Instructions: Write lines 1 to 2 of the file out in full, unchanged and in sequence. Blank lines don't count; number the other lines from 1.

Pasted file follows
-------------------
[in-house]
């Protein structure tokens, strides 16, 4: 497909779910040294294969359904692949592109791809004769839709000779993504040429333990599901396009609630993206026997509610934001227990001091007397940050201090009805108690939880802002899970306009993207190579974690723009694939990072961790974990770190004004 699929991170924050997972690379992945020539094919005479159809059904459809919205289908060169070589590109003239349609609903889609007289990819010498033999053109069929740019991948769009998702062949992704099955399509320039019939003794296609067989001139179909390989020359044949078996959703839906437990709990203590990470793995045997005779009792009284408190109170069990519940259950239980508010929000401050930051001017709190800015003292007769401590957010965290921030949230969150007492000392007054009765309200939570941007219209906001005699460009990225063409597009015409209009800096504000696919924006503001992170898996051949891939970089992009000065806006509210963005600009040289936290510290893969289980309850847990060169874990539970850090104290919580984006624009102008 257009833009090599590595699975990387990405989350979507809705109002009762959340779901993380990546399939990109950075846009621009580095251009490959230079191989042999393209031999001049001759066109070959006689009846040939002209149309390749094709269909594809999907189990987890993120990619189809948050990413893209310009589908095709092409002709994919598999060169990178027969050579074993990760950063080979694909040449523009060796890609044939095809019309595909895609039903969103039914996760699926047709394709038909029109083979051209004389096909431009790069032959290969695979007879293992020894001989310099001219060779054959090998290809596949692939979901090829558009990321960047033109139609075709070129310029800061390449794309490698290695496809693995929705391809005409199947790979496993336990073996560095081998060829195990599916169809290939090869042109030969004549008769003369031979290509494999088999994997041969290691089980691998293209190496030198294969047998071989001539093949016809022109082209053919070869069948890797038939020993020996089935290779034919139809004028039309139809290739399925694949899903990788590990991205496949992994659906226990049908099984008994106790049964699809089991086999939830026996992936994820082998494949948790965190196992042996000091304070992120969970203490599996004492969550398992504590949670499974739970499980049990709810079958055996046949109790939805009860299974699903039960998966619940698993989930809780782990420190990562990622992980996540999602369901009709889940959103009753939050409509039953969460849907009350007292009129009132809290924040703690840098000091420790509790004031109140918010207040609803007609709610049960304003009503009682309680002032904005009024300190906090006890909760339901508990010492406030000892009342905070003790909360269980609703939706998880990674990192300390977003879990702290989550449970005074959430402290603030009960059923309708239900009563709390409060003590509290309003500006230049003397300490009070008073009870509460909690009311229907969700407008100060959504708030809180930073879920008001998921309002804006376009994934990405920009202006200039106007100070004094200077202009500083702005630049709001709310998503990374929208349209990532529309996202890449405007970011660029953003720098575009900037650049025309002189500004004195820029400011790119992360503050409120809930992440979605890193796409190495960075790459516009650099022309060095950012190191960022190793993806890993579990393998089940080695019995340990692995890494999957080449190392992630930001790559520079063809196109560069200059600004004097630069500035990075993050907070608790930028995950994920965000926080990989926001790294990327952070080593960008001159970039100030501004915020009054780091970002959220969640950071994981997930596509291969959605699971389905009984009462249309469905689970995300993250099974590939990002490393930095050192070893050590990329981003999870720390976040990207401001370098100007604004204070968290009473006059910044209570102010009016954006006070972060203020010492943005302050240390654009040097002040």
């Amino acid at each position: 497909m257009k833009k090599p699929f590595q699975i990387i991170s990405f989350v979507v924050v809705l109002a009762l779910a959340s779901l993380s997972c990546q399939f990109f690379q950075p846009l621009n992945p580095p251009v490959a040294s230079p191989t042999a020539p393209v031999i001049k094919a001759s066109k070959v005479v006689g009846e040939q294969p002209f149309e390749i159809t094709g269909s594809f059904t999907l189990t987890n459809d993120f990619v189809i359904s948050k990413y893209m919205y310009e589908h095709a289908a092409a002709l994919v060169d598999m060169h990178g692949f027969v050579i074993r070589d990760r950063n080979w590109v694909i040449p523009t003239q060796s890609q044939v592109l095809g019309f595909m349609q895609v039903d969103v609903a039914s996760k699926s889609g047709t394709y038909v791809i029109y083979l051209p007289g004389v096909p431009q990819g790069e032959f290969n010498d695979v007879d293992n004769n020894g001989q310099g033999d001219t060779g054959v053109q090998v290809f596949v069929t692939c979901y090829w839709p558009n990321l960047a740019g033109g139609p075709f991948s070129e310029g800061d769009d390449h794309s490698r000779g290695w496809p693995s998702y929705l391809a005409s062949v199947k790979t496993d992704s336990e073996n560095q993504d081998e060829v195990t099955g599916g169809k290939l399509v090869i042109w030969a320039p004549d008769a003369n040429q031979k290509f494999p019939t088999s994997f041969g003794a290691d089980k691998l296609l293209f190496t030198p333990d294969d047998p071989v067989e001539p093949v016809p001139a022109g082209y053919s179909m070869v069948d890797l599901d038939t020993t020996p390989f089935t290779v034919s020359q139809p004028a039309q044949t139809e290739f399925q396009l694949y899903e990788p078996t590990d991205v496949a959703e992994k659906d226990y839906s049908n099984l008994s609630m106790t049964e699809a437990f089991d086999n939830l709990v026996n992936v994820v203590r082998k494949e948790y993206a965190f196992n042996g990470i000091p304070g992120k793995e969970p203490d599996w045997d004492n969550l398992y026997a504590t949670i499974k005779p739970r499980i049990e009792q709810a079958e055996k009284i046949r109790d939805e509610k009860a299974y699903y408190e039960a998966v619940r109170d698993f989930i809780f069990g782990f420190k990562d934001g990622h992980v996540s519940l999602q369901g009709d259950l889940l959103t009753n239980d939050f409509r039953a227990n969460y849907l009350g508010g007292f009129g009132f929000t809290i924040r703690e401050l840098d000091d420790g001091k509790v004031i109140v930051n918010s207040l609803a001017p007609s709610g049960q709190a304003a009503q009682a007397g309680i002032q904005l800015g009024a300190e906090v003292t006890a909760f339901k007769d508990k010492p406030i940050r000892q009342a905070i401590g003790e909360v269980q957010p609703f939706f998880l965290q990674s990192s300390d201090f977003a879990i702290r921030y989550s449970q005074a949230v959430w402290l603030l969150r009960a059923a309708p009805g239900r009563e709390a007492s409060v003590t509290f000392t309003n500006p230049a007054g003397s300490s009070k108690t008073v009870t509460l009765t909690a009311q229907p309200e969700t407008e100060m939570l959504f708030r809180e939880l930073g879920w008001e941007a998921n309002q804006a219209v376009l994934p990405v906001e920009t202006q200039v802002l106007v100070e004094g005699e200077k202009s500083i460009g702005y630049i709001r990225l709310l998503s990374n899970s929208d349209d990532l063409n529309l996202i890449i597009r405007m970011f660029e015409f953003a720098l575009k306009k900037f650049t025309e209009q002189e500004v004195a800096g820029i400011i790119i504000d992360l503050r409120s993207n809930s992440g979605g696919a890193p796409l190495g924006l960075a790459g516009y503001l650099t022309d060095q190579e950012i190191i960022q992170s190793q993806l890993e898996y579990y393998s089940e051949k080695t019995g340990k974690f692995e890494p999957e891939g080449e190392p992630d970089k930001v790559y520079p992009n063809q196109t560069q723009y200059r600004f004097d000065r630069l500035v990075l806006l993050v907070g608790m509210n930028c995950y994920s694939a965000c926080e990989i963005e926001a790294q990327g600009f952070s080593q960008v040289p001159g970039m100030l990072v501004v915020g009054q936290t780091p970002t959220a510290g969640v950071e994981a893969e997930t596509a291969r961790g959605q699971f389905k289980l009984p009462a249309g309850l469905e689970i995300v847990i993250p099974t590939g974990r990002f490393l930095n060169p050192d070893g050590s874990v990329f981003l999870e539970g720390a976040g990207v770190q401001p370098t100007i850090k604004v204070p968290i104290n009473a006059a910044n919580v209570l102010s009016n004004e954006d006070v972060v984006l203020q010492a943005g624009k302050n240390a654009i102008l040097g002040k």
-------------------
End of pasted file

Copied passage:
[in-house]
């Protein structure tokens, strides 16, 4: 497909779910040294294969359904692949592109791809004769839709000779993504040429333990599901396009609630993206026997509610934001227990001091007397940050201090009805108690939880802002899970306009993207190579974690723009694939990072961790974990770190004004 699929991170924050997972690379992945020539094919005479159809059904459809919205289908060169070589590109003239349609609903889609007289990819010498033999053109069929740019991948769009998702062949992704099955399509320039019939003794296609067989001139179909390989020359044949078996959703839906437990709990203590990470793995045997005779009792009284408190109170069990519940259950239980508010929000401050930051001017709190800015003292007769401590957010965290921030949230969150007492000392007054009765309200939570941007219209906001005699460009990225063409597009015409209009800096504000696919924006503001992170898996051949891939970089992009000065806006509210963005600009040289936290510290893969289980309850847990060169874990539970850090104290919580984006624009102008 257009833009090599590595699975990387990405989350979507809705109002009762959340779901993380990546399939990109950075846009621009580095251009490959230079191989042999393209031999001049001759066109070959006689009846040939002209149309390749094709269909594809999907189990987890993120990619189809948050990413893209310009589908095709092409002709994919598999060169990178027969050579074993990760950063080979694909040449523009060796890609044939095809019309595909895609039903969103039914996760699926047709394709038909029109083979051209004389096909431009790069032959290969695979007879293992020894001989310099001219060779054959090998290809596949692939979901090829558009990321960047033109139609075709070129310029800061390449794309490698290695496809693995929705391809005409199947790979496993336990073996560095081998060829195990599916169809290939090869042109030969004549008769003369031979290509494999088999994997041969290691089980691998293209190496030198294969047998071989001539093949016809022109082209053919070869069948890797038939020993020996089935290779034919139809004028039309139809290739399925694949899903990788590990991205496949992994659906226990049908099984008994106790049964699809089991086999939830026996992936994820082998494949948790965190196992042996000091304070992120969970203490599996004492969550398992504590949670499974739970499980049990709810079958055996046949109790939805009860299974699903039960998966619940698993989930809780782990420190990562990622992980996540999602369901009709889940959103009753939050409509039953969460849907009350007292009129009132809290924040703690840098000091420790509790004031109140918010207040609803007609709610049960304003009503009682309680002032904005009024300190906090006890909760339901508990010492406030000892009342905070003790909360269980609703939706998880990674990192300390977003879990702290989550449970005074959430402290603030009960059923309708239900009563709390409060003590509290309003500006230049003397300490009070008073009870509460909690009311229907969700407008100060959504708030809180930073879920008001998921309002804006376009994934990405920009202006200039106007100070004094200077202009500083702005630049709001709310998503990374929208349209990532529309996202890449405007970011660029953003720098575009900037650049025309002189500004004195820029400011790119992360503050409120809930992440979605890193796409190495960075790459516009650099022309060095950012190191960022190793993806890993579990393998089940080695019995340990692995890494999957080449190392992630930001790559520079063809196109560069200059600004004097630069500035990075993050907070608790930028995950994920965000926080990989926001790294990327952070080593960008001159970039100030501004915020009054780091970002959220969640950071994981997930596509291969959605699971389905009984009462249309469905689970995300993250099974590939990002490393930095050192070893050590990329981003999870720390976040990207401001370098100007604004204070968290009473006059910044209570102010009016954006006070972060203020010492943005302050240390654009040097002040």